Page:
Kennedy isn’t the only prominent vaccine denier but he’s the current media darling for whatever reason. After several hints in the past about vaccine paranoia,  Maher took it to the next level and had a notable anti-vaccine conspiracy theorist on the show for a one on one interview. His normally pro-science stance and no-bullshit interview style was strangely abandoned and at one point Maher himself actually went on an anti-vaccination rant, falsely claiming the anit-vaccination crowd has some kind of legit point. I’ll unpack the rant after the video, below.

“Why can’t we have a kind of grand bargain on this?”

Because a lot of people will die, many of them children, if we don’t act appropriately. The anti-vaccination rhetoric isn’t just easy to fall for, it’s catchy. People hear the soundbites and repeat them, or share articles off of persistent tabloid sites that feed off of the traffic it causes. Spreading false or controversial medical data isn’t without it’s consequences.

“It just seems like we’re calling each other kooks and liars.”

That’s because spreading fear about vaccines is a kooky lie, since there isn’t any data supporting the accusations that vaccines are dangerous. That’s crazy, and if you participate in the lie, you are, in fact, lying. On other subjects, like, say, Climate Change Denial-ism, Bill Maher would be first in line to tell an anti-science arguer they are being crazy or outright lying. The point is that the pro-vaccine side of the debate has an abundance of reliable data supporting it’s efficacy- so much that neither Maher nor his guest tried to make a case that vaccines don’t work. Vaccines aren’t just safe, they are saving people from untimely, rather unpleasant deaths. Denying that is kooky at best.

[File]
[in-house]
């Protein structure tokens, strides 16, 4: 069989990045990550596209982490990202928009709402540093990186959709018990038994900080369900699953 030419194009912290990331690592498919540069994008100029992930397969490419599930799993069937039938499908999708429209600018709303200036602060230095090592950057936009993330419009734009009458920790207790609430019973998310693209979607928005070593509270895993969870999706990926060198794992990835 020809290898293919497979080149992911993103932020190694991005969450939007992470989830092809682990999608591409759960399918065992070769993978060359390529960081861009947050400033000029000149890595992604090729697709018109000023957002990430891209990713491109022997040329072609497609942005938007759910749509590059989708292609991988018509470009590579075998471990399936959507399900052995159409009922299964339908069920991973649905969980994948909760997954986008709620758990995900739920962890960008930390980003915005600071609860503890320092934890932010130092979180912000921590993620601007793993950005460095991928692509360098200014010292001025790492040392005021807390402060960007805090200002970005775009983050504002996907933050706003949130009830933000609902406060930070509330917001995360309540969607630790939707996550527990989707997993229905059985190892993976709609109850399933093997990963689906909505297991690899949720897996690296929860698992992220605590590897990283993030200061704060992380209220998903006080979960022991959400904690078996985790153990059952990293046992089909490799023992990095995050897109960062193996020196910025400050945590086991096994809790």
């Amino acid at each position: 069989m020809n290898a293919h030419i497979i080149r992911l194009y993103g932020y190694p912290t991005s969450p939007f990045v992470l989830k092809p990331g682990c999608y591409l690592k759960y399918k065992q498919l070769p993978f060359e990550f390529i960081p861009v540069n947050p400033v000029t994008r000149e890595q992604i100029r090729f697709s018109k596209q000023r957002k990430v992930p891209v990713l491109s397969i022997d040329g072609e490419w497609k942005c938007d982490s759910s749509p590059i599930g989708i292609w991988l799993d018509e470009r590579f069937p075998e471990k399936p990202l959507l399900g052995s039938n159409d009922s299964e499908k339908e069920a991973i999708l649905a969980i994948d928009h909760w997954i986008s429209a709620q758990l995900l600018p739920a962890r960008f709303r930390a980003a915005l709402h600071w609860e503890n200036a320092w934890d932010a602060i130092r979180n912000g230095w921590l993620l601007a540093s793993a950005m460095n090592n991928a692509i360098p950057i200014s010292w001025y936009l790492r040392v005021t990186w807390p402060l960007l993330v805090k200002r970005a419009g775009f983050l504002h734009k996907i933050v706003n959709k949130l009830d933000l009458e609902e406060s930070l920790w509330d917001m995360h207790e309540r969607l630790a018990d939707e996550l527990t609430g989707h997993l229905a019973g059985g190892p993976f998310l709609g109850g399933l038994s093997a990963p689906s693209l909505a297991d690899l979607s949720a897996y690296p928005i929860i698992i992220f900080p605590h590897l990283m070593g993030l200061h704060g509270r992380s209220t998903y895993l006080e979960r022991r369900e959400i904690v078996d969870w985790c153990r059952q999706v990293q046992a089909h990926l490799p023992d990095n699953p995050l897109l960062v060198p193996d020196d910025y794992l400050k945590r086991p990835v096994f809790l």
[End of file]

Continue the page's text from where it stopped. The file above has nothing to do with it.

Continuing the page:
“It seems like common sense that vaccines, even thimerosal, probably don’t hurt most people — if they did, we’d all be dead, because they’re in a lot of vaccines that we all took — but some do.”


Saying Thimerisal “contains” mercury is like saying table salt contains a dangerous explosive just because one of the atoms in the molecule is sodium. Sodium explodes violently on contact with water. Is there an anti-table salt movement? nope.

It’s hard to even follow this because Maher’s conversational grammar is confusing. His grasp of the topic isn’t really demonstrated. It appears he thinks thimerisal is the name of a vaccine. Or maybe he left some words out? It’s hard to decipher a position that is illogical and wrong in the first place.

Marketed under the trade name Merthiolate, Thimerisal can be used as a preservative in vaccines. It has several other uncontested uses: immunoglobulin preparations, skin test antigens, antivenins, ophthalmic and nasal products, and tattoo inks. European Union, and a few other countries freaked out about it after an erroneous report of its link to autism back in the 1980’s. The current scientific consensus has repeatedly assured the public that it isn’t dangerous but the rumor of mercury poisoning and other ailments has persisted.



Obviously some minority gets hurt by this stuff.

Uh, no, actually it’s not obvious. What stuff? Thimerisal? Vaccines in general?


I don’t understand why this is controversial?